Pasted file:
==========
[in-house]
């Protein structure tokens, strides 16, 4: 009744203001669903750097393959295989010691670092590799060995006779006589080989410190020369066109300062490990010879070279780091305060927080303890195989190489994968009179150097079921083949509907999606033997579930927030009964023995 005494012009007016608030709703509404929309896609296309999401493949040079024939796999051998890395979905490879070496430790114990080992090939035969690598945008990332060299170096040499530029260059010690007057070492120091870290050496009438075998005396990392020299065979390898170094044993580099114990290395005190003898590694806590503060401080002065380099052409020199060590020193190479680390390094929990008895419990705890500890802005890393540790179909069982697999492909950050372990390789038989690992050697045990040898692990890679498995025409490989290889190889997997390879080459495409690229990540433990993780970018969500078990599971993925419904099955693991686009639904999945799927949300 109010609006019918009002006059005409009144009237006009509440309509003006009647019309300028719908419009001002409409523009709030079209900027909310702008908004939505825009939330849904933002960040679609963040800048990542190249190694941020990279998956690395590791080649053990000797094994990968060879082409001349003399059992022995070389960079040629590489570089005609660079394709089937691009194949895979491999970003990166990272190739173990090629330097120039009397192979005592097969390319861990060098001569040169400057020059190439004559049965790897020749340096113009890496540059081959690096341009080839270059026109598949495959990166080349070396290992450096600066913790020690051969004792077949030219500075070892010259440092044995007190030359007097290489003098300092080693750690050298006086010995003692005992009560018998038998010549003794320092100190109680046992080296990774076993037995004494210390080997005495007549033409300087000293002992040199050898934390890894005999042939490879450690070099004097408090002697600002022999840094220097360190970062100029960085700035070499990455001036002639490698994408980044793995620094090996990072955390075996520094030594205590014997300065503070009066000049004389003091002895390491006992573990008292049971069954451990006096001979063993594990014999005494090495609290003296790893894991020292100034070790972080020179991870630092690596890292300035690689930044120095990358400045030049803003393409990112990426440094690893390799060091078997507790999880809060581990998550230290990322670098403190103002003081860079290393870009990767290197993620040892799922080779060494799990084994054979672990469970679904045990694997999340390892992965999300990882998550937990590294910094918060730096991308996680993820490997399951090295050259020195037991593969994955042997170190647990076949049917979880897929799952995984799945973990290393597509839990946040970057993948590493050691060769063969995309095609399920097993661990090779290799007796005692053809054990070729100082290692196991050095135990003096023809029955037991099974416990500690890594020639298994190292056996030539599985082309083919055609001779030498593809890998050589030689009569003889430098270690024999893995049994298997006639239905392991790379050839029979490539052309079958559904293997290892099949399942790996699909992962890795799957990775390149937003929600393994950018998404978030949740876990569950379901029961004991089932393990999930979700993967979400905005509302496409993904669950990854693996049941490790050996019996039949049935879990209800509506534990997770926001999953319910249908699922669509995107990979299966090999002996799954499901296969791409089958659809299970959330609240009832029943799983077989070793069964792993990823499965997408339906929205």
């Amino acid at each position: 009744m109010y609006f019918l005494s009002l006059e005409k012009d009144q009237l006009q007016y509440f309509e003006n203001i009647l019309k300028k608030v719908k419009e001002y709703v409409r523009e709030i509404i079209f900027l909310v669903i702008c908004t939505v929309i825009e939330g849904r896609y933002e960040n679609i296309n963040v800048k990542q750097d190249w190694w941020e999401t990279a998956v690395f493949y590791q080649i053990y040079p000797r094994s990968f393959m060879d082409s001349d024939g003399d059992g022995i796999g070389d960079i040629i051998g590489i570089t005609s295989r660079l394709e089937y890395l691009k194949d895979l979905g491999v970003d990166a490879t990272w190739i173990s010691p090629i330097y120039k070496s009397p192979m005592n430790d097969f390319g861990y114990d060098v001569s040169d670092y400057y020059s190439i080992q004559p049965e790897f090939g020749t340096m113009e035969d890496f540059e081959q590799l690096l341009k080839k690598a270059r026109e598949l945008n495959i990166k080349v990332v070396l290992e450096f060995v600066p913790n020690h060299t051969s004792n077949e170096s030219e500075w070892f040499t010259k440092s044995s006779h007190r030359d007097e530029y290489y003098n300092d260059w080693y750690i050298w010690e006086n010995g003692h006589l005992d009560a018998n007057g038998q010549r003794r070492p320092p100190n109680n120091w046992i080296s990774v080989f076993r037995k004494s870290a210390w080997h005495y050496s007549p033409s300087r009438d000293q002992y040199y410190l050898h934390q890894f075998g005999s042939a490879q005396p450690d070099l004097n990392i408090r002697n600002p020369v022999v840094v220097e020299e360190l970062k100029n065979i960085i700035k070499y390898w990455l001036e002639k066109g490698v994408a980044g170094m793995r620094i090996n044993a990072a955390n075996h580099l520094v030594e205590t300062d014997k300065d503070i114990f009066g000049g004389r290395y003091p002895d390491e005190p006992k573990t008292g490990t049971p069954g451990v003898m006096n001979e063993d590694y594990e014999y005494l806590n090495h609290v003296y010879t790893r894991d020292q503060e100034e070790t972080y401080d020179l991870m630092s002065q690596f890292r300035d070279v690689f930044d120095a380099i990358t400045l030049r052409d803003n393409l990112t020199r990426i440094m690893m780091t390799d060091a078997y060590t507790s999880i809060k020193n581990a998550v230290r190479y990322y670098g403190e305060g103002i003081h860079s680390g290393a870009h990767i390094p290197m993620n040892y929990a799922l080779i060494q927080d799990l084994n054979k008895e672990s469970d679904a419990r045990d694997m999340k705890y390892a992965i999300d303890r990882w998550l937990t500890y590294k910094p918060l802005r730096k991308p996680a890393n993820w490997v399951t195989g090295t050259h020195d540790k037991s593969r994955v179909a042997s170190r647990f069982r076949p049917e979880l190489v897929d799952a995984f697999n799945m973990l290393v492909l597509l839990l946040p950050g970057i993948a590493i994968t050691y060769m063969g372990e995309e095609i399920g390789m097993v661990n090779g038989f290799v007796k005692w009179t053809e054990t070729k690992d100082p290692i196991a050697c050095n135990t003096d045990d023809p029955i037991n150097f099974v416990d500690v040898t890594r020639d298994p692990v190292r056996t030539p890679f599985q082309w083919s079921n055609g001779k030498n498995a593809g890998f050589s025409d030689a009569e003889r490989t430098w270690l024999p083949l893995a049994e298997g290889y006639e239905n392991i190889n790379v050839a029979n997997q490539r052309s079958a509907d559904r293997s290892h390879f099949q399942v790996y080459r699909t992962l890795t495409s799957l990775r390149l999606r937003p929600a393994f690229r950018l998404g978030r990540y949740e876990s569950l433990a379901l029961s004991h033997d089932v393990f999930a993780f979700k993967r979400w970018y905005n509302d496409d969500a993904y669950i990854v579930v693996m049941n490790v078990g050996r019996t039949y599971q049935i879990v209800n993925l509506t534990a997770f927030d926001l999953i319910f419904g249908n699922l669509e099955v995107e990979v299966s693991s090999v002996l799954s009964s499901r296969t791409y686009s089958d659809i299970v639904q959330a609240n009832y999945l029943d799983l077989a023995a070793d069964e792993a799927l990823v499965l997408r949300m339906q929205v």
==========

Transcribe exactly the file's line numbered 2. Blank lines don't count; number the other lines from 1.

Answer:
């Protein structure tokens, strides 16, 4: 009744203001669903750097393959295989010691670092590799060995006779006589080989410190020369066109300062490990010879070279780091305060927080303890195989190489994968009179150097079921083949509907999606033997579930927030009964023995 005494012009007016608030709703509404929309896609296309999401493949040079024939796999051998890395979905490879070496430790114990080992090939035969690598945008990332060299170096040499530029260059010690007057070492120091870290050496009438075998005396990392020299065979390898170094044993580099114990290395005190003898590694806590503060401080002065380099052409020199060590020193190479680390390094929990008895419990705890500890802005890393540790179909069982697999492909950050372990390789038989690992050697045990040898692990890679498995025409490989290889190889997997390879080459495409690229990540433990993780970018969500078990599971993925419904099955693991686009639904999945799927949300 109010609006019918009002006059005409009144009237006009509440309509003006009647019309300028719908419009001002409409523009709030079209900027909310702008908004939505825009939330849904933002960040679609963040800048990542190249190694941020990279998956690395590791080649053990000797094994990968060879082409001349003399059992022995070389960079040629590489570089005609660079394709089937691009194949895979491999970003990166990272190739173990090629330097120039009397192979005592097969390319861990060098001569040169400057020059190439004559049965790897020749340096113009890496540059081959690096341009080839270059026109598949495959990166080349070396290992450096600066913790020690051969004792077949030219500075070892010259440092044995007190030359007097290489003098300092080693750690050298006086010995003692005992009560018998038998010549003794320092100190109680046992080296990774076993037995004494210390080997005495007549033409300087000293002992040199050898934390890894005999042939490879450690070099004097408090002697600002022999840094220097360190970062100029960085700035070499990455001036002639490698994408980044793995620094090996990072955390075996520094030594205590014997300065503070009066000049004389003091002895390491006992573990008292049971069954451990006096001979063993594990014999005494090495609290003296790893894991020292100034070790972080020179991870630092690596890292300035690689930044120095990358400045030049803003393409990112990426440094690893390799060091078997507790999880809060581990998550230290990322670098403190103002003081860079290393870009990767290197993620040892799922080779060494799990084994054979672990469970679904045990694997999340390892992965999300990882998550937990590294910094918060730096991308996680993820490997399951090295050259020195037991593969994955042997170190647990076949049917979880897929799952995984799945973990290393597509839990946040970057993948590493050691060769063969995309095609399920097993661990090779290799007796005692053809054990070729100082290692196991050095135990003096023809029955037991099974416990500690890594020639298994190292056996030539599985082309083919055609001779030498593809890998050589030689009569003889430098270690024999893995049994298997006639239905392991790379050839029979490539052309079958559904293997290892099949399942790996699909992962890795799957990775390149937003929600393994950018998404978030949740876990569950379901029961004991089932393990999930979700993967979400905005509302496409993904669950990854693996049941490790050996019996039949049935879990209800509506534990997770926001999953319910249908699922669509995107990979299966090999002996799954499901296969791409089958659809299970959330609240009832029943799983077989070793069964792993990823499965997408339906929205």